Contemporary luxury in Cristiano {room}
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Contemporary luxury in Cristiano {room}

Mon 03 Apr 2017 3:00 PM

It’s Friday morning in Cristiano’s via Maggio atelier and he’s just taken a moment to wipe off his hands after stepping up from the workbench. Setting down his pliers, the goldsmith points to a glass display case propping up a lacelike ring. “Once that’s sold, it won’t exist anymore,” he says authoritatively.

The literal translation is a little misleading. He means, of course, that it’ll be taken off the market—and will take on a life of its own. No duplicate will be produced, no matter how many compliments or “che bello’s” the original gets, and the person who wears it will know exactly who made it, where it came from and how much work was involved.

That, for Cristiano, is the real definition of luxury. “I often have clients come in who’ve been buying from luxury commercial brands for years… but when they make a purchase here, they sense that this is something different, something special,” he says. “It’s a new sensation for them.” Big-brand status symbols may require an investment, but they aren’t hard to come by and can feel impersonal. A Cristiano creation, on the other hand, is a statement piece—not just in terms of its aesthetic quality, but in the artistic heritage and long creative process that it represents.

Each of the pieces begins on his small, tool-laden work table, never on a computer screen—often after a month or so of rumination on the design. Another month will usually be spent on its actual creation, perhaps longer in cases of bespoke or custom jewelry.

Cristiano comes from an established family of goldsmiths, but would never call himself a traditionalist: the launch of Cristiano {room} in via Maggio was a decisive break from staid, closed-off approaches to fine jewelry making. With his hybrid workspace-shop on the Oltrarno street—long a hotbed of antiques vendors and art galleries—he aims to make luxury accessible, not by underpricing his designs, but by putting the whole process on display for passersby and potential customers.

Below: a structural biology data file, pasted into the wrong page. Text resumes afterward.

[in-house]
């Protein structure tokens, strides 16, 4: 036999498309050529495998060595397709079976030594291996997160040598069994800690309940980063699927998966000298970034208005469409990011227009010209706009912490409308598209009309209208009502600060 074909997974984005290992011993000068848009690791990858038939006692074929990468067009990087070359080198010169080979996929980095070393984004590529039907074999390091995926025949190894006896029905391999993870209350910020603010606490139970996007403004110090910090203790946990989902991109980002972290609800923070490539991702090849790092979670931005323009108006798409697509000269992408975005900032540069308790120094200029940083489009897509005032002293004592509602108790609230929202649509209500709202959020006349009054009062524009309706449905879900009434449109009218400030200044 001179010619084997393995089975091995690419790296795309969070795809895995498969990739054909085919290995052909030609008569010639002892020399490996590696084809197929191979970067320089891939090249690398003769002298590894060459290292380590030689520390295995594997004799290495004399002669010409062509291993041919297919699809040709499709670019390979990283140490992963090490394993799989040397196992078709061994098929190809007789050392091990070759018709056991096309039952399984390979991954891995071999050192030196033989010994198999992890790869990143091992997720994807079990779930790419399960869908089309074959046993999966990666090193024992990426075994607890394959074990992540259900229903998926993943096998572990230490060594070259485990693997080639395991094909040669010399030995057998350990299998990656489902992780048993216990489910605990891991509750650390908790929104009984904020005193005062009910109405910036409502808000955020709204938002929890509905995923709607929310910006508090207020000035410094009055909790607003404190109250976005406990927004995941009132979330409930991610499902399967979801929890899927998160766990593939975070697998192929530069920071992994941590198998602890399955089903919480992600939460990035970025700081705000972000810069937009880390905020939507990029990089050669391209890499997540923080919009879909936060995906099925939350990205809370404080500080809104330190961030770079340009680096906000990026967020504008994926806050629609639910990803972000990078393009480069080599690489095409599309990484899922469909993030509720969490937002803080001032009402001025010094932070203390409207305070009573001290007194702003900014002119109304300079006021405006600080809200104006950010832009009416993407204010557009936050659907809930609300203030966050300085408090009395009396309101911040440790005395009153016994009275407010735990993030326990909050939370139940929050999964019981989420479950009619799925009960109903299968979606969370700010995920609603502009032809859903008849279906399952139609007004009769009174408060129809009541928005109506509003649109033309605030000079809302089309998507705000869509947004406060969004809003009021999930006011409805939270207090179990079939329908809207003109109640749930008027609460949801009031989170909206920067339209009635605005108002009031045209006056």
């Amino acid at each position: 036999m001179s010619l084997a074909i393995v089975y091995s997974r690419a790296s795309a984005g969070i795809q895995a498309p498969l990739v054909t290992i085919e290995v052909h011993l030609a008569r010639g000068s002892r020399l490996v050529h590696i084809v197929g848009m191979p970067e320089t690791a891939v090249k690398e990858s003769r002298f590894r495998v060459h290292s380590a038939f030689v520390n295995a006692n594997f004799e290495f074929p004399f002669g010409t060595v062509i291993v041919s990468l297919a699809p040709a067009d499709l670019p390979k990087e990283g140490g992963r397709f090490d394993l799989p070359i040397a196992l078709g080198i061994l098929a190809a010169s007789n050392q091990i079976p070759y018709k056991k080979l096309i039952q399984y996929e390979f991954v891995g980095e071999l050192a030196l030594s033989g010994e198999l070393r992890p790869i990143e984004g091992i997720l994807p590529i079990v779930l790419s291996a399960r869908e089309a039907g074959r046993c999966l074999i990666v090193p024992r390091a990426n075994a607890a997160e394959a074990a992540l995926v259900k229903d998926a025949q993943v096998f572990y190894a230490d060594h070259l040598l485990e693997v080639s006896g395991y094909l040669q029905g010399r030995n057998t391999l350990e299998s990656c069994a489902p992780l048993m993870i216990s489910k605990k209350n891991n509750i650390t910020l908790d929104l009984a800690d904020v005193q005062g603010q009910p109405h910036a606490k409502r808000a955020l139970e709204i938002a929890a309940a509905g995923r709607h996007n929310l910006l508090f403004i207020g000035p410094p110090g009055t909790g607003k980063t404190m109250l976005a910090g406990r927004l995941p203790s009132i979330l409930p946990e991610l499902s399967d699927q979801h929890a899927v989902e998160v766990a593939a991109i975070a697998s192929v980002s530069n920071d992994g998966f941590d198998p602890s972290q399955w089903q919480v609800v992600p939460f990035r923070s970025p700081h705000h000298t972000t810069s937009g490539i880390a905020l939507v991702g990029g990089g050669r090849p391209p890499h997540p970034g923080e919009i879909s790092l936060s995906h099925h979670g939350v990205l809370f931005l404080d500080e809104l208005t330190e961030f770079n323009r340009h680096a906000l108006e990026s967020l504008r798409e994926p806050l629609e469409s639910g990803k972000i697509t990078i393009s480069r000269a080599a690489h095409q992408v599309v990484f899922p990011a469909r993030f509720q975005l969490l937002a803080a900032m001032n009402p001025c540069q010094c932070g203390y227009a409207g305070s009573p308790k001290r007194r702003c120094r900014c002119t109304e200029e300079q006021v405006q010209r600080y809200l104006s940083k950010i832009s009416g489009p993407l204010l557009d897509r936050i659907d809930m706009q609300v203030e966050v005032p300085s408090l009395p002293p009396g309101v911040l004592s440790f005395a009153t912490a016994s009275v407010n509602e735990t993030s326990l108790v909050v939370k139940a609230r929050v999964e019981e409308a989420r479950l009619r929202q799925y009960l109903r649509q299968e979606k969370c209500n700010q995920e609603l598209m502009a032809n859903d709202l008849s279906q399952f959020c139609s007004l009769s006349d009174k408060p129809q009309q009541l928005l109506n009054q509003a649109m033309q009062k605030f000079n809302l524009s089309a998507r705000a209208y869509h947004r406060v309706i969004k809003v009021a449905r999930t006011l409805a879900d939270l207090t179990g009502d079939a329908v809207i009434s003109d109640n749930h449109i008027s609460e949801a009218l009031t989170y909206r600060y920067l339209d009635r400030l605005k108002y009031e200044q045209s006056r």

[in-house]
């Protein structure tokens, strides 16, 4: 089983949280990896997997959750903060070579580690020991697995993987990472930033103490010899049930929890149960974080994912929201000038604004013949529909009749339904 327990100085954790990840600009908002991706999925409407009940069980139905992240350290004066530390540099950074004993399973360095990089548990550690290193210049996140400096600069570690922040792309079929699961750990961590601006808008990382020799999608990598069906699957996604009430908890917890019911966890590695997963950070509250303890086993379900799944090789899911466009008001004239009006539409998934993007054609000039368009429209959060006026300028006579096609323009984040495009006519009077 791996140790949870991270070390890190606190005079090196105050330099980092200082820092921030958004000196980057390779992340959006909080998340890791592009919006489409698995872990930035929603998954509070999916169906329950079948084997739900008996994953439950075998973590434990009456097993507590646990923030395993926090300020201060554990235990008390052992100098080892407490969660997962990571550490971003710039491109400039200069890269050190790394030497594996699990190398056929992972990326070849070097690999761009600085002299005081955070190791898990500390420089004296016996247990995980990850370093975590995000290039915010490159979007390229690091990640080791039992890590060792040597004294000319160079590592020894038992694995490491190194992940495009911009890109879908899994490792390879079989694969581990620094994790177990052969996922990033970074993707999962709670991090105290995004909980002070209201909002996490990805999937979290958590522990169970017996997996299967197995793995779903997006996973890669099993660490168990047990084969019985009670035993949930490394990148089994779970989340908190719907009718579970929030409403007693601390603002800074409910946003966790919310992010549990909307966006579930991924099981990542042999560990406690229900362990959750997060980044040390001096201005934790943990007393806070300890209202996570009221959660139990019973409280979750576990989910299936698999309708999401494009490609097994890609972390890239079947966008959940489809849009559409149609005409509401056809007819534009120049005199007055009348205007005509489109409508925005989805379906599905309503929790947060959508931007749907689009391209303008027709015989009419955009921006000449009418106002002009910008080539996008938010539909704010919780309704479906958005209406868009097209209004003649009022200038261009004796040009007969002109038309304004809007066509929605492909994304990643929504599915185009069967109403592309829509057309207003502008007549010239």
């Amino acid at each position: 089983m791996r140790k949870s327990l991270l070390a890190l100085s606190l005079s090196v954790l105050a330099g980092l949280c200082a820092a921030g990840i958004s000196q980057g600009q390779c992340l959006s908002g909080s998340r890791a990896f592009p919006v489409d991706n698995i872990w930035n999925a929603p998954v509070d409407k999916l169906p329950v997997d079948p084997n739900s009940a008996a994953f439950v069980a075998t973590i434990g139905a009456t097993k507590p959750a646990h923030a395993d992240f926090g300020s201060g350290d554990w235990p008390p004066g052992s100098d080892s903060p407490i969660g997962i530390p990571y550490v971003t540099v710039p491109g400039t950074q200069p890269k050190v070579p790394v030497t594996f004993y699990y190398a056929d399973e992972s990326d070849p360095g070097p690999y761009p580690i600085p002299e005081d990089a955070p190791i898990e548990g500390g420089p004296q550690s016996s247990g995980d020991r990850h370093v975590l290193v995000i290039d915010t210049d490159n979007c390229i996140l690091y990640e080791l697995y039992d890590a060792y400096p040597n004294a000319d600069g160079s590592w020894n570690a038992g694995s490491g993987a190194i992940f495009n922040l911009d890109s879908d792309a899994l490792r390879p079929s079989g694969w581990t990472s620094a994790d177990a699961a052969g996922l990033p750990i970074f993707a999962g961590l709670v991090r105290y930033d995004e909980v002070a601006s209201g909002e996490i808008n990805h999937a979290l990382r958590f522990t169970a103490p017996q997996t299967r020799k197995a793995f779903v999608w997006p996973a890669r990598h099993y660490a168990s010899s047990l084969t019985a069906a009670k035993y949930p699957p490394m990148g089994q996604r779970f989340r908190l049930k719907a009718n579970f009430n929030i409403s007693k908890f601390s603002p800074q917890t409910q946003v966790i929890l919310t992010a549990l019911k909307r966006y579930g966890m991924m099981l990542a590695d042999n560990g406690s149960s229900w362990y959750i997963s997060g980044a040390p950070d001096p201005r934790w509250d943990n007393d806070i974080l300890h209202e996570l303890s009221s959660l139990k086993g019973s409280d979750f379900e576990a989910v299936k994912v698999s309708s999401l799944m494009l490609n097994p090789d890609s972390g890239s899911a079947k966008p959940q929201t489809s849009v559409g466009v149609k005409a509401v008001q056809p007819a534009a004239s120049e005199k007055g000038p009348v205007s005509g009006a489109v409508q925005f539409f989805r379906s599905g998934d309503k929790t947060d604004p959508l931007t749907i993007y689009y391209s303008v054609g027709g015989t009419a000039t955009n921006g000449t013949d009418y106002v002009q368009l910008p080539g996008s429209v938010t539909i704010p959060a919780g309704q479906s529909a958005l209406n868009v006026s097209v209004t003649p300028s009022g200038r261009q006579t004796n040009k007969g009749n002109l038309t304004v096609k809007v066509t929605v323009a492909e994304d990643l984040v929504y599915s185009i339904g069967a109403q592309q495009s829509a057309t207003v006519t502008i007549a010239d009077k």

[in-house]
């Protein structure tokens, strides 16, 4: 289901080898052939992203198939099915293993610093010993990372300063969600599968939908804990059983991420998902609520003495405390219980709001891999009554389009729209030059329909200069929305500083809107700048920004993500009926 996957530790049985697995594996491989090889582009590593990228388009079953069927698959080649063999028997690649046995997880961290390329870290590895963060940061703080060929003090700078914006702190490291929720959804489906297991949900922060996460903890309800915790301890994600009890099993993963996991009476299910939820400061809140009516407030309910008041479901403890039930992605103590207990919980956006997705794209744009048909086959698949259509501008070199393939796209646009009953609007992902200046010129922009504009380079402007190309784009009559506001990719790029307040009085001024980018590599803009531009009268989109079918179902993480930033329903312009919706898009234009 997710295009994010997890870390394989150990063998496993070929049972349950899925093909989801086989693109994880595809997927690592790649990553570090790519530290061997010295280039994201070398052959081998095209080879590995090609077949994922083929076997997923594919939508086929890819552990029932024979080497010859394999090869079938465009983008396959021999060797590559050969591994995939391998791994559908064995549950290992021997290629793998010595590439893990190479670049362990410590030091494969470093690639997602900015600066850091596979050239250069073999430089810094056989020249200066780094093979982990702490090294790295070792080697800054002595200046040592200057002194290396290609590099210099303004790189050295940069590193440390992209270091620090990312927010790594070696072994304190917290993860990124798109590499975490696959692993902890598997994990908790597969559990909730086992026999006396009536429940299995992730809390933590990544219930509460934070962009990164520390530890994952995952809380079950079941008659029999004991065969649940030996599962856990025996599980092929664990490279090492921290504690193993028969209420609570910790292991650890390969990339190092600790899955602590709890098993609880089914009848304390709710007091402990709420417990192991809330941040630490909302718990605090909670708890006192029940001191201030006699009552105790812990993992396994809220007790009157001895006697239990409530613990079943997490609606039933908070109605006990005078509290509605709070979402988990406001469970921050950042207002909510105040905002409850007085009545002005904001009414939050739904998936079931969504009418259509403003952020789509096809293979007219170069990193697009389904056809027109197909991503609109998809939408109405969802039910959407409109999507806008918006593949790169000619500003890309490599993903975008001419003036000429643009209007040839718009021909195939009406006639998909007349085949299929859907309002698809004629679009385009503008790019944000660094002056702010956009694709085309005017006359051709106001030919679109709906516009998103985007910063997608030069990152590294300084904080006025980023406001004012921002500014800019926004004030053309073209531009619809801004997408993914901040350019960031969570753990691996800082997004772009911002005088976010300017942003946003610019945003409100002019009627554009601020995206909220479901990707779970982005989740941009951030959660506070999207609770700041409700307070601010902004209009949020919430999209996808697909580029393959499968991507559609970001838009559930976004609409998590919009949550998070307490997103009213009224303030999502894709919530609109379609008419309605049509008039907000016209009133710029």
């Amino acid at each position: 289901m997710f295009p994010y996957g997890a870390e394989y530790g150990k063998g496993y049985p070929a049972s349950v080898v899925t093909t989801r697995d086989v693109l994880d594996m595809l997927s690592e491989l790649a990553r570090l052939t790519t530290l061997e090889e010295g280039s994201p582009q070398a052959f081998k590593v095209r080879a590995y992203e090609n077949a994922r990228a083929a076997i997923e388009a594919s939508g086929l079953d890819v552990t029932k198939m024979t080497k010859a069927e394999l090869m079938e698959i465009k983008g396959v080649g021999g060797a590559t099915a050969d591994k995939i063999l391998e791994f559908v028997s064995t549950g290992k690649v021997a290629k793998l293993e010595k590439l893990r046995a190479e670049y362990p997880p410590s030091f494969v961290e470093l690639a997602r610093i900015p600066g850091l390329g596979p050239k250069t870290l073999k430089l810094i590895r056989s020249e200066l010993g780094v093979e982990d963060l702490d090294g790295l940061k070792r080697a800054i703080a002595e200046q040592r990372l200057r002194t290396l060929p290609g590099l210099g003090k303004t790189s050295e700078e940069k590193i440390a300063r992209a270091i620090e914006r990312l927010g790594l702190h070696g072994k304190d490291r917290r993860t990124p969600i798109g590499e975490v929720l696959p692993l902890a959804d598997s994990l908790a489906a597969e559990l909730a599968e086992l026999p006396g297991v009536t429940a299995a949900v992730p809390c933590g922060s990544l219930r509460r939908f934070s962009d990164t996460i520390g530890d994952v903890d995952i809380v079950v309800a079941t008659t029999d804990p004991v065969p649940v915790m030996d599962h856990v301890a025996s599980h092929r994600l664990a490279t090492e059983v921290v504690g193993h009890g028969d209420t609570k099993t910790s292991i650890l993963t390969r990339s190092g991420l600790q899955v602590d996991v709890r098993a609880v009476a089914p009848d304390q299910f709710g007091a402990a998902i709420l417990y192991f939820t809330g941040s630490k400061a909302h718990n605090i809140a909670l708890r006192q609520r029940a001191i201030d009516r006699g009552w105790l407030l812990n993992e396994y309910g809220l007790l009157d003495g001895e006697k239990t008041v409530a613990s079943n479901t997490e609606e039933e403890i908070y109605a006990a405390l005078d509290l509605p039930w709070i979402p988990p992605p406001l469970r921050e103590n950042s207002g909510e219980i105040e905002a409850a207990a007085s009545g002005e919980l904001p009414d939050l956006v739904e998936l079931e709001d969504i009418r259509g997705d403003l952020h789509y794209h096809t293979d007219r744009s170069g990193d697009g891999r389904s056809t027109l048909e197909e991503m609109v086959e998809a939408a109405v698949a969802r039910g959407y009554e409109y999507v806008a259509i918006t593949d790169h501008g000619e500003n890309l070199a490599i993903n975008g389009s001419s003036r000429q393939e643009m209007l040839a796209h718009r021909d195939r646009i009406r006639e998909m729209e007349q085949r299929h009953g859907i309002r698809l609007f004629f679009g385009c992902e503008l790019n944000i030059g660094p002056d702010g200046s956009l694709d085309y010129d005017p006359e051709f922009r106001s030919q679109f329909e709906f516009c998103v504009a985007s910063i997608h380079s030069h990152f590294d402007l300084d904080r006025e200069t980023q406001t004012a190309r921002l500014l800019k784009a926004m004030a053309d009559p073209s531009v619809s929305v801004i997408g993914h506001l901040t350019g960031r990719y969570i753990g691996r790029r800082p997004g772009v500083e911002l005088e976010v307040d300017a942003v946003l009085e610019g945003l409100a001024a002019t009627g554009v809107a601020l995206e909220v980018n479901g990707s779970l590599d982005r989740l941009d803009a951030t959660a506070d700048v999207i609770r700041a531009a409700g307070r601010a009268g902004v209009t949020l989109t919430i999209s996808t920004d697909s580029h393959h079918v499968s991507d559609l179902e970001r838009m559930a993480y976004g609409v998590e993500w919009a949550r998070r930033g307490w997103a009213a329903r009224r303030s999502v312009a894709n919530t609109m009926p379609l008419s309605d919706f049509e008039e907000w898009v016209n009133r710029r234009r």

Visiting Cristiano {room}  isn’t all that different from exploring one of its neighboring art galleries. Architecturally, the space is sleek and contemporary, and glass boxes on the wall showcase an array of rings, necklaces, bracelets and earrings, each seemingly more intricate than the last.

Unlike most traditional artisan workspaces, however, Cristiano’s supplies aren’t stowed in the back, but are front and center, a mere step from the finished merchandise itself. “I wanted to create a space with a certain liveability, where it’s not just the jewelry that’s the star, but the creative process itself,” he says. Direct contact with the product and a very 21st-century sense of approachability are fundamental to the operation.

People see Cristiano’s elegant designs from the street and sense—correctly—that these are one-of-a-kind, price-upon-request kinds of pieces. But the prestige of the jewelry shouldn’t shroud the production steps in secrecy. Quite regularly, travellers or residents timidly watch him from the shop windows, assuming that entering is off-limits. But he waves them in and offers a warm welcome—because, in Cristiano’s view, real artistry doesn’t have to be aloof.

Cristiano offers private courses for those who want to learn or hone his art. Email for more information.

Cristiano {room} 
Via Maggio 76r, Florence

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